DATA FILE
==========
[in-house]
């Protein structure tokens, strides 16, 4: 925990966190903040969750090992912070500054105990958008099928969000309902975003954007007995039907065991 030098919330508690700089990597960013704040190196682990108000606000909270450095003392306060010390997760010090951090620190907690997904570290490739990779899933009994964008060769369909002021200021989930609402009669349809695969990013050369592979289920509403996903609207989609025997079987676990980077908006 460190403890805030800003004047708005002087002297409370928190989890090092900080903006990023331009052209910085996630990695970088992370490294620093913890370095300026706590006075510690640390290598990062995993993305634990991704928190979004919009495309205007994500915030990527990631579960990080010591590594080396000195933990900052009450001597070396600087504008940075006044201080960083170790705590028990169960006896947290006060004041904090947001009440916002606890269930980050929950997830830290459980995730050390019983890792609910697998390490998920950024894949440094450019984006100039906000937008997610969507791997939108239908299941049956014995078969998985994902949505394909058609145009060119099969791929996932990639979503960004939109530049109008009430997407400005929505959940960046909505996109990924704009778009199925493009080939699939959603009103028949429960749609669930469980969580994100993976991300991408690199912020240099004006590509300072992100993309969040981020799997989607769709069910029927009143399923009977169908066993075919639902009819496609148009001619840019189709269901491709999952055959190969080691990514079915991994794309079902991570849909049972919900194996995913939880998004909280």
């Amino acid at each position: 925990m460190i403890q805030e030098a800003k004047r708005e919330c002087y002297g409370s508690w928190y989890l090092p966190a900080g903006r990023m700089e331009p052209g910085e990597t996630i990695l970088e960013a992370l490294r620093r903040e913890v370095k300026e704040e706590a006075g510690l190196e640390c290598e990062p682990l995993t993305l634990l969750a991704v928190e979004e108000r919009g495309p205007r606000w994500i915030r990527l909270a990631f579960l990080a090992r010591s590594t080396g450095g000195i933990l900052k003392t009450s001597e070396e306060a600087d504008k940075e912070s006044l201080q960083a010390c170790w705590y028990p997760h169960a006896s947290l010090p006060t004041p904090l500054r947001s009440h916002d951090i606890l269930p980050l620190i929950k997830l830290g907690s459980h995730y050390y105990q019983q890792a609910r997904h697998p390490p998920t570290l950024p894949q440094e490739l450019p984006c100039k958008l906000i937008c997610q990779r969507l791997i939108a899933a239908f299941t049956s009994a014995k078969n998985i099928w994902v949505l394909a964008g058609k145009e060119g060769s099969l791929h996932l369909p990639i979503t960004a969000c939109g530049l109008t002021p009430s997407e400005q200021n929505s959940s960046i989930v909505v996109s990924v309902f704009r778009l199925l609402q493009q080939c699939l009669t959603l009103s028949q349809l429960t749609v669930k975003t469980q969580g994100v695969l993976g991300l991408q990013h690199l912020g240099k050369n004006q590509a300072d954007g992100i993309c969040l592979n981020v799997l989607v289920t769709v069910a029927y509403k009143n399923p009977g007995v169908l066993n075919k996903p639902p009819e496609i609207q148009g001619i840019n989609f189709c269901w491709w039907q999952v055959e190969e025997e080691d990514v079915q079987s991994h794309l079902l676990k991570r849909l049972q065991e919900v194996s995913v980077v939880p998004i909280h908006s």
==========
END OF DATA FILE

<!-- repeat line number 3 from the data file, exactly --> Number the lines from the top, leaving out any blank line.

């Amino acid at each position: 925990m460190i403890q805030e030098a800003k004047r708005e919330c002087y002297g409370s508690w928190y989890l090092p966190a900080g903006r990023m700089e331009p052209g910085e990597t996630i990695l970088e960013a992370l490294r620093r903040e913890v370095k300026e704040e706590a006075g510690l190196e640390c290598e990062p682990l995993t993305l634990l969750a991704v928190e979004e108000r919009g495309p205007r606000w994500i915030r990527l909270a990631f579960l990080a090992r010591s590594t080396g450095g000195i933990l900052k003392t009450s001597e070396e306060a600087d504008k940075e912070s006044l201080q960083a010390c170790w705590y028990p997760h169960a006896s947290l010090p006060t004041p904090l500054r947001s009440h916002d951090i606890l269930p980050l620190i929950k997830l830290g907690s459980h995730y050390y105990q019983q890792a609910r997904h697998p390490p998920t570290l950024p894949q440094e490739l450019p984006c100039k958008l906000i937008c997610q990779r969507l791997i939108a899933a239908f299941t049956s009994a014995k078969n998985i099928w994902v949505l394909a964008g058609k145009e060119g060769s099969l791929h996932l369909p990639i979503t960004a969000c939109g530049l109008t002021p009430s997407e400005q200021n929505s959940s960046i989930v909505v996109s990924v309902f704009r778009l199925l609402q493009q080939c699939l009669t959603l009103s028949q349809l429960t749609v669930k975003t469980q969580g994100v695969l993976g991300l991408q990013h690199l912020g240099k050369n004006q590509a300072d954007g992100i993309c969040l592979n981020v799997l989607v289920t769709v069910a029927y509403k009143n399923p009977g007995v169908l066993n075919k996903p639902p009819e496609i609207q148009g001619i840019n989609f189709c269901w491709w039907q999952v055959e190969e025997e080691d990514v079915q079987s991994h794309l079902l676990k991570r849909l049972q065991e919900v194996s995913v980077v939880p998004i909280h908006s």